Sunday, February 5, 2012

Muscarinic Antagonistic

Muscarinic receptors, or mAChRs, are acetylcholine receptors that form G protein-coupled in the plasma membranes of certain neurons[1] and other cells. They play several roles, including acting as the main end-receptor stimulated by acetylcholine released from postganglionic fibers in the parasympathetic nervous system.
Muscarinic receptors were named as such because they are more sensitive to muscarine than to nicotine.[2] Their counterparts are nicotinic acetylcholine receptors (nAChRs), receptor ion channels that are also important in the autonomic nervous system. Many drugs and other substances (for example pilocarpine and scopolamine) manipulate these two distinct receptors by acting as selective agonists or antagonists.[3]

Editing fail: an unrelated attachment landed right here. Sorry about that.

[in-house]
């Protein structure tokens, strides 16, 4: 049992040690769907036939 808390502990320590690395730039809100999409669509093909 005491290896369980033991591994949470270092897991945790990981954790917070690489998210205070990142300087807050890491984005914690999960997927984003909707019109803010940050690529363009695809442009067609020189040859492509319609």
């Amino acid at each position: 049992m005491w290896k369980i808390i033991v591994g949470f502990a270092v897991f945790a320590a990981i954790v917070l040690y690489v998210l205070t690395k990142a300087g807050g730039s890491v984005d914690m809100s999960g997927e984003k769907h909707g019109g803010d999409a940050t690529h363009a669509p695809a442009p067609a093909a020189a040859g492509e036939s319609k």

Muscarine was first isolated from Amanita muscaria in 1869. It was the first parasympathomimetic substance ever studied and causes profound activation of the peripheral parasympathetic nervous system that may end in convulsions and death. Being a quaternary amine, muscarine is less completely absorbed from the gastrointestinal tract than tertiary amines, but it does cross the blood brain barrier.[2] Muscarinic agonists activate muscarinic receptors while nicotinic agonists activate nicotin receptors. Both are direct-acting cholinomimetics; they produce their effects by binding to and activating cholinergic receptors. Final proof of the structure was given by Jellinek (61) in 1957 with the help of X-ray diffraction analysis. These new findings set into motion research not only on the pharmacology of muscarine, but also on that of muscarine-like substances that are structurally related to acetylcholine.

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